Academic journal article Essays in Literature

Sentiment, Authority, and the Female Body in the Novels of Samuel Richardson

Academic journal article Essays in Literature

Sentiment, Authority, and the Female Body in the Novels of Samuel Richardson

Article excerpt

There is a long tradition of reading the novels of Samuel Richardson as fictions illustrating and supporting the traditional distinction between the spirit and the body, with the spirit the site of value and the body that of degradation. As always, the significance for women of a mind/body split is particularly problematic. Some critics have suggested that Richardson's novels display a horrified repugnance at female sexuality, with the only "spiritual" (and therefore "good") women being those who are safely bodiless (i.e. dead).(1) Yet this interpretation depends on assuming not only Richardson's anti-sexual stance, but also that sexuality is the primary meaning of the body. Richardson, however, often uses the body to reify the soul: he "constructs a set of indubitable correspondences between internal and external" in which "the feminine body ... is given us in the representation of qesture, convulsion, irresolution, and involuntary movement; these are the signs of sentiment's purity" (Mullan 112-13). A woman's body "displays her virtue" through physiological manifestations, as when she "weep|s~, and |her~ bod|y~ pulsate|s~ involuntarily" (113).

Samuel Johnson praised Richardson for making the emotions move "at the command of virtue" (Hagstrum 198), and we can expand that tribute to say that in Richardson's virtuous characters, body and soul move together so that it is impossible to segregate the spiritual from the physiological response: both express inner goodness. Thus Richardson illustrates the distinction that one eighteenth-century writer drew between "physical crying" and "moral weeping": the former is merely "the mechanism of the body" while the latter is the body's involvement in and expression of "such real sentiments of the mind, and feeling of the heart, as do honour to human nature" (quoted in Brissenden, Virtue 103).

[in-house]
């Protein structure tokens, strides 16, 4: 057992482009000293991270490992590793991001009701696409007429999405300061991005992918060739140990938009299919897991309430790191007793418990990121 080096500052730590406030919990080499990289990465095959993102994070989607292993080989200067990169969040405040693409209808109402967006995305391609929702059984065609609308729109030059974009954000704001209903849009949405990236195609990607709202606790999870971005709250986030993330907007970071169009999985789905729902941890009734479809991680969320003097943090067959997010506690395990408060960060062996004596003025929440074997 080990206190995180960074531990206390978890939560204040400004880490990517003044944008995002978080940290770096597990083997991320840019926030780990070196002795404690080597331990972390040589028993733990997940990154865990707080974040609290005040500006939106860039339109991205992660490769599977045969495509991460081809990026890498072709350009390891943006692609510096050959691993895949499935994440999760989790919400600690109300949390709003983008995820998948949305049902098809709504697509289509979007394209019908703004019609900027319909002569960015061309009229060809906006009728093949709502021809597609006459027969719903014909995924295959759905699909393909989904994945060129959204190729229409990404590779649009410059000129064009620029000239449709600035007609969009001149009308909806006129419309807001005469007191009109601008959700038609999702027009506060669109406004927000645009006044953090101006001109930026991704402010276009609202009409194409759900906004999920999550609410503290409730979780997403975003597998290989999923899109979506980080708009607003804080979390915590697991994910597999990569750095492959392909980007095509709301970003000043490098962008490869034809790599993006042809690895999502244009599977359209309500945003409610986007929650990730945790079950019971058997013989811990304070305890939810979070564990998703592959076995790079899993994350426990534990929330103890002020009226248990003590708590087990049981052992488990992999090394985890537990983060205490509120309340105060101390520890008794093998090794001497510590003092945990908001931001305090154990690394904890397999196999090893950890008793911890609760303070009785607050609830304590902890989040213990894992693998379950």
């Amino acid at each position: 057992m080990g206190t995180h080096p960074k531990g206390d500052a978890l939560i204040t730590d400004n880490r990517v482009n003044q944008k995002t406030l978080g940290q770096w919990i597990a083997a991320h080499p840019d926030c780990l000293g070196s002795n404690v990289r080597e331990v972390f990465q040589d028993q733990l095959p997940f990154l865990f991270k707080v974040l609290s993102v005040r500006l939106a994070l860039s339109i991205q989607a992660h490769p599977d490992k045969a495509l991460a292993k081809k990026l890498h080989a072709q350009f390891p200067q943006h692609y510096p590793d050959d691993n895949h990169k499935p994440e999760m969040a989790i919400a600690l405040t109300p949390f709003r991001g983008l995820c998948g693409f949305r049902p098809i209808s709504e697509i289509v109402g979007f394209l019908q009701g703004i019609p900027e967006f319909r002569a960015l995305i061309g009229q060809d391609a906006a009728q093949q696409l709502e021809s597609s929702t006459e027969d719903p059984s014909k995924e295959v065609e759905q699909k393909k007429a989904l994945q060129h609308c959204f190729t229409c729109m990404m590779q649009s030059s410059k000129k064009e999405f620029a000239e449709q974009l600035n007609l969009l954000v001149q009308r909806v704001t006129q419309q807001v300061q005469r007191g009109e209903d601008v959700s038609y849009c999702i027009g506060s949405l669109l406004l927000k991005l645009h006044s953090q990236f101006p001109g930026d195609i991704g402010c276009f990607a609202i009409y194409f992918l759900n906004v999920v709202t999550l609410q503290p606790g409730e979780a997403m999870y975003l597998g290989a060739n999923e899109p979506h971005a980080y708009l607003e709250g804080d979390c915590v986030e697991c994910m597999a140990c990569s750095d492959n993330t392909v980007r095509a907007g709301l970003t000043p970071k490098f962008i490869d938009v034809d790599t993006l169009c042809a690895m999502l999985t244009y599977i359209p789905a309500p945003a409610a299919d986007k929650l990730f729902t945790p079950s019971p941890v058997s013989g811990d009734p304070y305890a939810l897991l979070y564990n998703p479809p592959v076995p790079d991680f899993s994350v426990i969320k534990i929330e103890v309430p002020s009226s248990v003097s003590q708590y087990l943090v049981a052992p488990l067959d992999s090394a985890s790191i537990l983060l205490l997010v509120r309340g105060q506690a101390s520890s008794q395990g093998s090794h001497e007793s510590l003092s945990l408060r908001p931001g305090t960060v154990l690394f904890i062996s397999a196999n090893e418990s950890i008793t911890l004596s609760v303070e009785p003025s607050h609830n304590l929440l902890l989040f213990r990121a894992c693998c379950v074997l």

This distinction explains how the "trembling body" of a Richardson heroine can be as important a part of her "stubbornly virtuous" personhood (Mullan 223) as the extended verbal commentaries through which she asserts her self-definition. Those characters, from Mr. B to the Harlowes to Lovelace, who would degrade Richardson's heroines invariably deny this unity of flesh and spirit; they refuse to read the body as a source of spiritual expressiveness. Their reductionist view of the female body dismisses the physical code for fine feeling,(2) denying seriousness, sincerity, and significance to bodily responses.

Such characters believe that a woman's body can give proof only of what is ignoble or "low" about the woman; since they assume that sexuality is "ignoble," a woman's body can "mean" only sexuality, and if female virtue can exist at all (which Lovelace, for instance, doubts), it can exist only in a mind disassociated from female flesh. Richardson demonstrates, however, that such a denial of the body inevitably diminishes female authority. Only respect for the body is inseparably connected with the soul preserves female dignity and integrity.

As an illustration of this, consider the climax of Pamela's first volume, when Pamela's faintings, fits, and cold sweats effectively subdue Mr. B's last serious attempt at rape. "|C~hanged" by having witnessed Pamela's "paroxysm," "B. will never again attempt the worst" (Erickson 97). Pamela's reactions are intensely physical; as she herself points out, it is not her eloquence in moral argument that saved her in this "most dreadful trial" (Pamela I, 183-84). It is, literally, her body that saves her, or, more precisely, the indivisibility of her body and spirit, as Mr. B is forced to acknowledge that her corpse-like condition shows even her physiology to be indicative of her moral attitudes.

Pamela's temporary unconsciousness, therefore, is actually the sign of the highest sensibility, in which even the body's involuntary responses (like sweat, fits, and fainting) are in tune with deeply held principles. It is on such ingrained principles that Pamela bases her resolute defiance to one who is both her economic "master" and "a powerfully seductive father figure" (Laurence-Anderson 452). …

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